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CHAPTER I.

Cold Winters in one Country producing Mild Winters in another. —Popular

Illustrations and Examples in America, England, and Constantinople.Transfer of Temperature from one Area to another a cause of Change of Weather and Difference in the Seasons. - Particular or Marked Days reciprocating with distant Areas.-Hot Days in one Region attended by Cold ones in another place, as England and Jerusalem, or S. E. Area. The S. E. Wind and Sirocco of our summer, and Electrode, or the conductor of Heat and Electricity in our great Thunder Storms.-Electric Changes in Clouds.—Their action connected with some distant Station.—Occasionally with Jerusalem Area.-Suggestive Thoughts and Ideas, Natural, Moral, and Spiritual, on Electric Telegraph.-Poetry.-Connection with the 139th Psalm, and Dr. Watts’s expressive and solemn versification.— Its vast import. -Action and effect of High Barometer in England.-On S. E. or Meditterranean Area.—Gales, etc.—Polarity of Heat.--Transfer of Heat from the Polar or Arctic Regions.-Climate of England not more Variable than many others.--Its Specific Advantages.—The Transfer of Heat an Important and Inherent Property.-Definite Amount and Quantity of Heat. — Equivalent Volumes of Unequal Weight.

CHAPTER I.

It has been frequently remarked that seasons in the same hemisphere do not preserve a constant uniformity ; that one area or country may have a cold or severe winter, while some other area or district has a comparatively warm winter. Sufficient instances have been adduced from time to time to show that this is not unusual. The winter of 1849, in England, was mild, and in the early part of January snowdrops and aconites were blooming. In the fields, on road sides, and in gardens, the primroses abounded, and the crocus and daffodil opened their flowers by the 23rd. The roads became dusty. The thrush was tuneful all the month.

February, until the 20th, was very fine-dry, calm, and pleasant weather, with much sun. The roads and fields were quite clean for walking. The thermometer stood at 56° on the 15th of February, and the day was lovely and beautiful throughout, every way like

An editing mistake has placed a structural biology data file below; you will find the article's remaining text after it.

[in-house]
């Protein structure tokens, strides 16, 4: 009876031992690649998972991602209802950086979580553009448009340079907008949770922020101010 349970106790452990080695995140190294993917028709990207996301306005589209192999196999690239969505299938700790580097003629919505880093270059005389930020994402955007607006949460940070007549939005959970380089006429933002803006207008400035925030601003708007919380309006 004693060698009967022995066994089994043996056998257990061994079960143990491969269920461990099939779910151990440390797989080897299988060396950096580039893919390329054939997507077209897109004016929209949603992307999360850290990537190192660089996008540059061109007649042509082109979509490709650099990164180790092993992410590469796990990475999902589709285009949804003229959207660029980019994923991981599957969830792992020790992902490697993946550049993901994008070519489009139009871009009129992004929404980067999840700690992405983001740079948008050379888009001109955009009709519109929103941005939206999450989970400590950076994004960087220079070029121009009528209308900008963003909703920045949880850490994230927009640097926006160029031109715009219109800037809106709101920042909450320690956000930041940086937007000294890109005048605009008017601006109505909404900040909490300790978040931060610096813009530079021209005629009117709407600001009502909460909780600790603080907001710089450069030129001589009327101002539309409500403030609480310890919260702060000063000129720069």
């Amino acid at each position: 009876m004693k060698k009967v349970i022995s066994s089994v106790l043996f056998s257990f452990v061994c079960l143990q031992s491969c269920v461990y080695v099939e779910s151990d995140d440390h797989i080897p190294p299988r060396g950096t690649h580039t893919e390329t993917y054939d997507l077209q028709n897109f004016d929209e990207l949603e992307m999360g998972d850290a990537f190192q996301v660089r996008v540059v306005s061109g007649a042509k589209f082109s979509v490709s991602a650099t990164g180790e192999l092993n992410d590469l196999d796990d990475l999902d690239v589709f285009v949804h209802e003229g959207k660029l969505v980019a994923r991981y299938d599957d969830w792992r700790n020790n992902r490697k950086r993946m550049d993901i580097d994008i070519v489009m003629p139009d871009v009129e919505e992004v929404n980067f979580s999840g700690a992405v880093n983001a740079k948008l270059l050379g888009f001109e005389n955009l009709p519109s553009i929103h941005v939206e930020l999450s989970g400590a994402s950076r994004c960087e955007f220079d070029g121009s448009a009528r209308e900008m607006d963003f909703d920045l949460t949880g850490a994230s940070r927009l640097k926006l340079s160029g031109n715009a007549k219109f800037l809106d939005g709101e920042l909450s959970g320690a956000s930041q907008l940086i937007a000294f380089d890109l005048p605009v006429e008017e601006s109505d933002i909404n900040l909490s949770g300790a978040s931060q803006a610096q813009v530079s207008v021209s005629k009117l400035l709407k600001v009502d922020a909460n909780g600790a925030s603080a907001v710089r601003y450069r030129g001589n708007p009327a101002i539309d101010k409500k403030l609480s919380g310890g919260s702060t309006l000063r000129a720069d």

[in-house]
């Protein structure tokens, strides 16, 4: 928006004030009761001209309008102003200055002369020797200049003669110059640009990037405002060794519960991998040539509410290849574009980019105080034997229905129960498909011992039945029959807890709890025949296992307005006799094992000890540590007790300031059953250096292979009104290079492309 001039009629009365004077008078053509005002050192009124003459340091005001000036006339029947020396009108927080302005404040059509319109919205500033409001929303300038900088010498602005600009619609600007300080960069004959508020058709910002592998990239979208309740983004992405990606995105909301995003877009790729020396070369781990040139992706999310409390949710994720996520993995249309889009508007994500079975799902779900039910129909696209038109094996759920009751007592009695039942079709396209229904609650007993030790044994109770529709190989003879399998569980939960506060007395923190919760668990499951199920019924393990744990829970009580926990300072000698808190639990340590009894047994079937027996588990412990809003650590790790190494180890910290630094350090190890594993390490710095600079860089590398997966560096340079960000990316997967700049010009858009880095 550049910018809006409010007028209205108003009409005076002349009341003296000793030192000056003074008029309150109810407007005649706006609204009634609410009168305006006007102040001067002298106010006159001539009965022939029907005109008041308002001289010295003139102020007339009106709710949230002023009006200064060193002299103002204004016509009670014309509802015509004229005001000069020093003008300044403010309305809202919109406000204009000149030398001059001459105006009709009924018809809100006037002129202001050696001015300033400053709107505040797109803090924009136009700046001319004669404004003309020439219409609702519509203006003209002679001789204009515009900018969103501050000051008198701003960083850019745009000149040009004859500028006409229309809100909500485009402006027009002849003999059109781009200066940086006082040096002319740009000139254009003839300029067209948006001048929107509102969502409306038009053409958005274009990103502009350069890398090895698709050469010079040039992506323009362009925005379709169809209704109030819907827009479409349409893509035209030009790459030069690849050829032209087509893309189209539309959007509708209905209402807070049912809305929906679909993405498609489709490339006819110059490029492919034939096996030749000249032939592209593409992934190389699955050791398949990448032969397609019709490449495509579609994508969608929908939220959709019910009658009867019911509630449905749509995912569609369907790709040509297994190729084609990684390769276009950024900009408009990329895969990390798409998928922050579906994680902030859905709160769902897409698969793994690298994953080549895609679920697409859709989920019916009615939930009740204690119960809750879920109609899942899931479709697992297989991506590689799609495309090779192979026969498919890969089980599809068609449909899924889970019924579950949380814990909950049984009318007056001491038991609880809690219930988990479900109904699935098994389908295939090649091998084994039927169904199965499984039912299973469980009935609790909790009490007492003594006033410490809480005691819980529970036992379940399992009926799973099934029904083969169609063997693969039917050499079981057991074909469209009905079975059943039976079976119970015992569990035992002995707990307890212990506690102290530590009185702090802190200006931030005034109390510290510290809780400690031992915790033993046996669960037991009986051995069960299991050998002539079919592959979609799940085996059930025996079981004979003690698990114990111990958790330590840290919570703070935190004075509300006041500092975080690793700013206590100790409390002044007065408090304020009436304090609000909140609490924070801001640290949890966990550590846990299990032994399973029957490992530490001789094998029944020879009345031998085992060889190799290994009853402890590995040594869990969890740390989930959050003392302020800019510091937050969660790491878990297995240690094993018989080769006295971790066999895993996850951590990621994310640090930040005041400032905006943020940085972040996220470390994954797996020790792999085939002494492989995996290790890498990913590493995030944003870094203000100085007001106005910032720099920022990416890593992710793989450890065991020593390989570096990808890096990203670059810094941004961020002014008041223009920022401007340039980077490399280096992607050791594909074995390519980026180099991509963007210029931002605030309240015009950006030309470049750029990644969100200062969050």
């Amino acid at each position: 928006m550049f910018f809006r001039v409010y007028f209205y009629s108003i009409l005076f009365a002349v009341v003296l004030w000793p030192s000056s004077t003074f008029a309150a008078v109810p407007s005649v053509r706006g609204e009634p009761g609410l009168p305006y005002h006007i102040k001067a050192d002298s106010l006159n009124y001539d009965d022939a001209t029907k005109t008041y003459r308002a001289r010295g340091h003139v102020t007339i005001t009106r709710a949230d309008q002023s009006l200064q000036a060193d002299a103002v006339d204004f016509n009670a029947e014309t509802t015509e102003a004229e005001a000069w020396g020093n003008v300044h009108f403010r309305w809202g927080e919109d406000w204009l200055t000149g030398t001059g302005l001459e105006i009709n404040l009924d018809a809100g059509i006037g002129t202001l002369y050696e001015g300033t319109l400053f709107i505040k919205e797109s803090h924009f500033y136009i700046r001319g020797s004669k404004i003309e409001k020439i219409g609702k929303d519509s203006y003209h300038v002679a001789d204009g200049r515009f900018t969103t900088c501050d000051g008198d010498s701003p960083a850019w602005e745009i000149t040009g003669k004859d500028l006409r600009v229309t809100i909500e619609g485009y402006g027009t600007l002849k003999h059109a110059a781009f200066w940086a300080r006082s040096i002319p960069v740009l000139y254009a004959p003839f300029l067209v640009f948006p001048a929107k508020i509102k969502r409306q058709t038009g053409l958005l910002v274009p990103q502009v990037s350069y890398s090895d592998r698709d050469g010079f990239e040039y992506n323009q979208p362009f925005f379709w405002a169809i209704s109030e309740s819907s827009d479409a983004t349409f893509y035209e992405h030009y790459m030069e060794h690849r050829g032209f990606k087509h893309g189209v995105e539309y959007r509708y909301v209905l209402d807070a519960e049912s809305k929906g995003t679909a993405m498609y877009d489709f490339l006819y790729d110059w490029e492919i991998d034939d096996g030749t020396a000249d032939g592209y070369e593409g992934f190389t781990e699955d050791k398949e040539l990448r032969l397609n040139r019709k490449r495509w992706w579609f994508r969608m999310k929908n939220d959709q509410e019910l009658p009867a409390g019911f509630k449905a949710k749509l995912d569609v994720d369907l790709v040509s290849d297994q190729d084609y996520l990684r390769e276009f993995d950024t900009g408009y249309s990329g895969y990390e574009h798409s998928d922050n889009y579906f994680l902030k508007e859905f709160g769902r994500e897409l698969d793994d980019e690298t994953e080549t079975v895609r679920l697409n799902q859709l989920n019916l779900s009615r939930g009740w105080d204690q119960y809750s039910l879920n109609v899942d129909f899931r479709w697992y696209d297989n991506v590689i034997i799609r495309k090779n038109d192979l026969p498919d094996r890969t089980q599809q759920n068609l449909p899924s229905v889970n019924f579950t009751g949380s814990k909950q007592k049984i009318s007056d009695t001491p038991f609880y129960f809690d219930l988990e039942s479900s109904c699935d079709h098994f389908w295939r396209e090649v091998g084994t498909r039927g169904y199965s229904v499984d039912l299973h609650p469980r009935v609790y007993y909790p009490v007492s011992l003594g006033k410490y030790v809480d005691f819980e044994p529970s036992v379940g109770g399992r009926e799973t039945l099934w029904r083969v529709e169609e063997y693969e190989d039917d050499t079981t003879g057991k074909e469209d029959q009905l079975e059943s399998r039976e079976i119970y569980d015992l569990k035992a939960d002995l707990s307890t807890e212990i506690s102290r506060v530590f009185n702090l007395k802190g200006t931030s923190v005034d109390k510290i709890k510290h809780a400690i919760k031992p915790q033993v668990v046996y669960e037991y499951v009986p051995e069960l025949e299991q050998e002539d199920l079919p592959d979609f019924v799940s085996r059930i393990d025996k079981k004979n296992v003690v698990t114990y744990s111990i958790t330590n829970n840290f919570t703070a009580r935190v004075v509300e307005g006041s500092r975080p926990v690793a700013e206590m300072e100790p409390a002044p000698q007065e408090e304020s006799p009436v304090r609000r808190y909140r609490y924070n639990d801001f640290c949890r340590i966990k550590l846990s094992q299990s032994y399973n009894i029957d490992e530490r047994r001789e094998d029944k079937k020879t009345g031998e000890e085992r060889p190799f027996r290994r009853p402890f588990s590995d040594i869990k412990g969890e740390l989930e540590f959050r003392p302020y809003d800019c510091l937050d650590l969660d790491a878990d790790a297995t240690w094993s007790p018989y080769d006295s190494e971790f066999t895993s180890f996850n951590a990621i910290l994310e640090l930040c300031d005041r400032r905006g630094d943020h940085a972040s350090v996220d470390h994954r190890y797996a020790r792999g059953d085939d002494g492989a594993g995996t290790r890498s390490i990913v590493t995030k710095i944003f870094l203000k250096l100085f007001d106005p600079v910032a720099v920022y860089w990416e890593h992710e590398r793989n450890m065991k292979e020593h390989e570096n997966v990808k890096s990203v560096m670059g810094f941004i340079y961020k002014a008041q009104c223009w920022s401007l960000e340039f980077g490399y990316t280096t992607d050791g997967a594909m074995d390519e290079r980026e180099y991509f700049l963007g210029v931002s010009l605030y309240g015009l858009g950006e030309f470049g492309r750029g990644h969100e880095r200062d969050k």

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But the winter of 1819 throughout Canada was one of extreme rigour, and at Newfoundland of unprecedented severity. The extreme cold of winter in the United States extended to the south as far as Louisiana, killing all the orange and lemon trees; and letters from New York, dated 20th February, 1849, say: “These regions appear more like Greenland, and the people like Esquimaux. The cold is so rigorous and intense, that most of the men wear long beards for warmth, and incapacity to hold a razor to shave themselves. The thermometer has sunk below the scale usually adapted to habitable lands. At a village called Deposit, at which your correspondent endeavoured to sleep, last Friday night, 16th of February, the thermometer was at 21° below zero. And at Bangor in Maine on the 13th it was 28° below zero."

So widely different was the winter in England and America : and, what is remarkable, that the warmest day, February 15th, was the coldest day in the United States.

But there are other instances in which the winter has been very cold in England, but very mild in America—reversing the action. Or they may correspond, and have the season of the same character.

The next year, 1850, displays a difference of temperature at the same season in other parts.

February, 1850, in England was extremely mildviolent winds and rain. There were only two frosty mornings in the month; and after the 16th it was altogether fine, mild, and sunny. Again, as in the

MILD WINTER IN ENGLAND.

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preceding year, all the little flowers were in bloom, as the aconite, snowdrop, crocus, primrose, and anemone. The land was dry, and seeding went on, and the roads were quite dusty. The highest temperature was 58°; and the mean of the month was 45° or 7° above the average.

But the winter at Constantinople in February, 1850, was the most severe they had had for the last forty years; so much so, it was stated that 3000 persons were frozen to death. Fish left the waters in thousands, and were frozen, and the beach was strewed with them. The whole of Constantinople was shut up, and not a house or a door was open. And the following statement from Athens was given in the public papers :

That every possible evil appears to have assailed unhappy Greece ; for within the memory of man so severe a winter has never been felt, and although we are now approaching to the end of March, Hymettus, Pentelicus, and the whole sweep of hills round to Marathon, are still white with snow, and pieces of ice floating on the brawling waters of Ilissus.” These popular examples sufficiently and powerfully illustrate the general fact. In 1849 the winter was rigid in the American States and Canada, but we hear nothing of Constantinople ; but then in 1850 we hear nothing from New York, but from Constantinople, Greece, and the adjacent countries we have the most melancholy accounts; while England presented in each year the same mild and favourable condition. And it is worthy of remark that New York and Constantinople are in

are

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